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Feb 9, 2009 | 02:55 GMT
4 mins read
Geopolitical Diary: The Ongoing Stall in U.S.-Iranian Relations
It can be difficult to separate the important from unimportant on any given day.
Reflections mean to do exactly that — by thinking about what happened today, we can consider
what might happen tomorrow.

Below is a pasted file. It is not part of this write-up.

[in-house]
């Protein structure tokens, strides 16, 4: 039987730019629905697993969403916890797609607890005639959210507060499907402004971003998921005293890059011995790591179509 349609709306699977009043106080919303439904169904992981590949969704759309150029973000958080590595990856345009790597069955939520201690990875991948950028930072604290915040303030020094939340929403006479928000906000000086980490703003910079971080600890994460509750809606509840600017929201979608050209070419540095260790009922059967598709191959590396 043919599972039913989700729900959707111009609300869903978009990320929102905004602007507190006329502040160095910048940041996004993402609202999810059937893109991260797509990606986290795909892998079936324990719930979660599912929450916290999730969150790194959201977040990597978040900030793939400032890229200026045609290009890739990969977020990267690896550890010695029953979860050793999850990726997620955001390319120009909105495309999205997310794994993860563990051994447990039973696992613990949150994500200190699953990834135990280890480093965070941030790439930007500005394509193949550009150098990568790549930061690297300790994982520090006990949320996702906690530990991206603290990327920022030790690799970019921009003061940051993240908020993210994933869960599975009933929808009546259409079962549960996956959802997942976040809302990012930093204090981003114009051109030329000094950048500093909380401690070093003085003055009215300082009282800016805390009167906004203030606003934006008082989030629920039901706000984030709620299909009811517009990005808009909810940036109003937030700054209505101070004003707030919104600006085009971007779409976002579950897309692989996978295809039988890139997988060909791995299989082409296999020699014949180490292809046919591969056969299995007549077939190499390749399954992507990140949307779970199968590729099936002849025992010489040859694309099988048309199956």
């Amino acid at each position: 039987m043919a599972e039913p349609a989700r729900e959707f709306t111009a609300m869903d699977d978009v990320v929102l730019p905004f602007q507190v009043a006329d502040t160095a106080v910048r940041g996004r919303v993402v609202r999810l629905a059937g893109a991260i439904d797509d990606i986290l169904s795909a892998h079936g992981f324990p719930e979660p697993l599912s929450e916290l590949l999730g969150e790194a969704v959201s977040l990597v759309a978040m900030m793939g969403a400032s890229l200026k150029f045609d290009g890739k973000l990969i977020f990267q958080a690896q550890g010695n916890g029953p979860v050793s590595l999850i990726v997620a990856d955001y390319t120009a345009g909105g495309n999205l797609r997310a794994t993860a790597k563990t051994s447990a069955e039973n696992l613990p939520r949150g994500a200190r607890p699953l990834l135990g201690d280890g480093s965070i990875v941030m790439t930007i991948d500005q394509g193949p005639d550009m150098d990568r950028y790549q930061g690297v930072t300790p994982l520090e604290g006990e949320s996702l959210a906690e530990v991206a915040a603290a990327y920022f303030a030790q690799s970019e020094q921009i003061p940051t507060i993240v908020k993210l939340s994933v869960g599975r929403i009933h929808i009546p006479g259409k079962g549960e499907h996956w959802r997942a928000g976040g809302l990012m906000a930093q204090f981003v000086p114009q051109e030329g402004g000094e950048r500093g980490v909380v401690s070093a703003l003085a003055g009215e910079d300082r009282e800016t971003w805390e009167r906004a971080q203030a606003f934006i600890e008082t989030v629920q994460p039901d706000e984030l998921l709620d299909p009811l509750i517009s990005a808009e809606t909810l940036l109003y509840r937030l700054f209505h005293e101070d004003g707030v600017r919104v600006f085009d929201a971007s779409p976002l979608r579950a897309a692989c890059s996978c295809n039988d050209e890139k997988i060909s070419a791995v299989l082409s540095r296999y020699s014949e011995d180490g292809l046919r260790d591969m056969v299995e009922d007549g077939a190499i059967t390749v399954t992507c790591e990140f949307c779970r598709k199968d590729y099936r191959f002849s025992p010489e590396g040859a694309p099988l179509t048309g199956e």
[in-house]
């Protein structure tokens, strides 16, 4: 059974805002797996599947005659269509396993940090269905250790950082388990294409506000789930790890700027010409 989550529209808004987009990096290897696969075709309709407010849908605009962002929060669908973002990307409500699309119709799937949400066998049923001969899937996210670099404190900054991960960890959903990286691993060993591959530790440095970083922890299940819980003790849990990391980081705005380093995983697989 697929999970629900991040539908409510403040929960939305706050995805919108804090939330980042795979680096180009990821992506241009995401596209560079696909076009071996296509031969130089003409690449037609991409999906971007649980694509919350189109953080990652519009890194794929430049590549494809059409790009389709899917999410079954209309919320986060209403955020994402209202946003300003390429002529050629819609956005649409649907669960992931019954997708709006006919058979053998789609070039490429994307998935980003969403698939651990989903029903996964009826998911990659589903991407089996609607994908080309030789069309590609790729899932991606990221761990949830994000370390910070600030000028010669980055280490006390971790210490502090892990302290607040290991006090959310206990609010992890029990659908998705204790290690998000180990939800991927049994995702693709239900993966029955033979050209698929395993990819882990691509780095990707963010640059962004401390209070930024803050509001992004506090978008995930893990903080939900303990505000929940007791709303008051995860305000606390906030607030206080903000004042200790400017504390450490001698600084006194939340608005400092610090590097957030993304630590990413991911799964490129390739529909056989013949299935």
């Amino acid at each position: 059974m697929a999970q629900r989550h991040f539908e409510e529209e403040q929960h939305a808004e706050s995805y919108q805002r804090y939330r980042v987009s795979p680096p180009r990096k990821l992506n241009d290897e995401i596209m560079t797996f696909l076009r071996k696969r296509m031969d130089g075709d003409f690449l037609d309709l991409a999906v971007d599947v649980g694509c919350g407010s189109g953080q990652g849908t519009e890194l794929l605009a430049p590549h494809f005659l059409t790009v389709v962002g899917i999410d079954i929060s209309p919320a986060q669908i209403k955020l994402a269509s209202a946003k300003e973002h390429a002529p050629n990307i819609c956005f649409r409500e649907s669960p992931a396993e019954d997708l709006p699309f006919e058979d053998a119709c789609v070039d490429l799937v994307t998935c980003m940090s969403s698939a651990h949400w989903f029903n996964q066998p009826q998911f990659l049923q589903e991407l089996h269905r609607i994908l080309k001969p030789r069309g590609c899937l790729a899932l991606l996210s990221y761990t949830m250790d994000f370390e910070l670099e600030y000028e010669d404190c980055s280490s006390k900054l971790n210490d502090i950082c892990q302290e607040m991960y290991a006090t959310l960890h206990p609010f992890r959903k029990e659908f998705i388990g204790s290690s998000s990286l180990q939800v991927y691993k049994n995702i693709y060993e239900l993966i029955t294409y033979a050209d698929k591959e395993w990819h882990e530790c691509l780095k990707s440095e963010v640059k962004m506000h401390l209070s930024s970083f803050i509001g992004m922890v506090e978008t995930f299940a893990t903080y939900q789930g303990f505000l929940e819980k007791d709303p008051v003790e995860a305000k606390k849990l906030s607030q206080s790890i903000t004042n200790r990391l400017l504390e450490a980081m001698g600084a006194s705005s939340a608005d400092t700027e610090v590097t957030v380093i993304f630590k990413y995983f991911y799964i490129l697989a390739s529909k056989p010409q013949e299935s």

At the Munich Conference, U.S. Vice President Joe Biden said that Washington is open to talks with Iran, but he appeared to retain the Bush administration’s requirement that the Iranians halt their nuclear program and change their attitudes in the Middle East — undoubtedly referring to Israel and Iraq. Biden said, “Continue down your current course, and there will be pressure and isolation; abandon the illicit nuclear program and your support for terrorism, and there will be meaningful incentives.” On Sunday, the Iranians responded. Majlis Speaker Ali Larijani said in an interview with the state-owned Islamic Republic News Agency that Iran was indeed prepared to pursue discussions with the United States, but that “this depends on whether the U.S. is prepared to change its strategy. We have to know what their objectives are.” He went on to say, “The question is as follows: Do the Americans want to pursue the same old policies against Iran by merely using a different tone?” The fact is that Biden and Larijani both have left U.S.-Iranian relations exactly where they were under George W. Bush. The Americans are prepared to talk to the Iranians if they change their strategy, and the Iranians are prepared to talk if the Americans change their strategy. In short, both want the outcome of negotiations to precede the negotiations rather than follow them. There has been no change on either side. The question now is how far atmospherics go. They are not irrelevant, nor are they decisive. The Iranians have indicated that they see President Barack Obama in a different light than they did Bush. Obama has indicated more flexibility on openings to Iran. That sets the stage if anyone wants to make a move, but unless someone makes a move soon, the atmosphere will shift. The problem for Obama is that he has far too much on his plate to pay the political price for engaging Iran. Between his economic stimulus package, decisions on how quickly to withdraw from Iraq, a real problem in Afghanistan and tension with the Russians, Obama's hands are full. A dramatic opening to Iran could cost him support, and he can’t afford to lose any right now. Moreover, Iran just does not seem to be a pressing issue right now. Bad relations with Iran are far from Obama’s worst problem. As for the Iranians, they have a presidential election coming up in June. Some believe the pre-election dynamics are pressuring the government to open to the United States. The Iranian economy is in shambles, and there are some who equate an end to Iran’s tension with the United States and Europe with an improvement in its economy — at least symbolically. Former President Mohammed Khatami, frequently called a reformer in the West, has announced that he is entering the presidential race, which could signal the possibility of a shift. But opening to the United States also could bring a massive backlash against a presidential candidate in Iran, just as opening to Iran could cost Obama. Furthermore, Iran’s ultimate decision-maker is Supreme Leader Ayatollah Ali Khamenei — and he trumps public opinion every time. He is not likely to accept Bush’s terms in Obama’s clothing. Thus, in our view, U.S.-Iranian relations remain frozen for now at least, and neither side sees a thaw as the most urgent issue. Which leads to the question of the status of the alleged Iranian nuclear weapons program — about which much has been said but little done. Obama now has the same intelligence as Bush did, and he seems as disinclined to act militarily as Bush — or for that matter, the Israelis. We continue to suspect that Iran is further from having a deliverable weapon than others might say. In any case, as in many of Obama’s policies, there has been no change so far from Bush’s stance.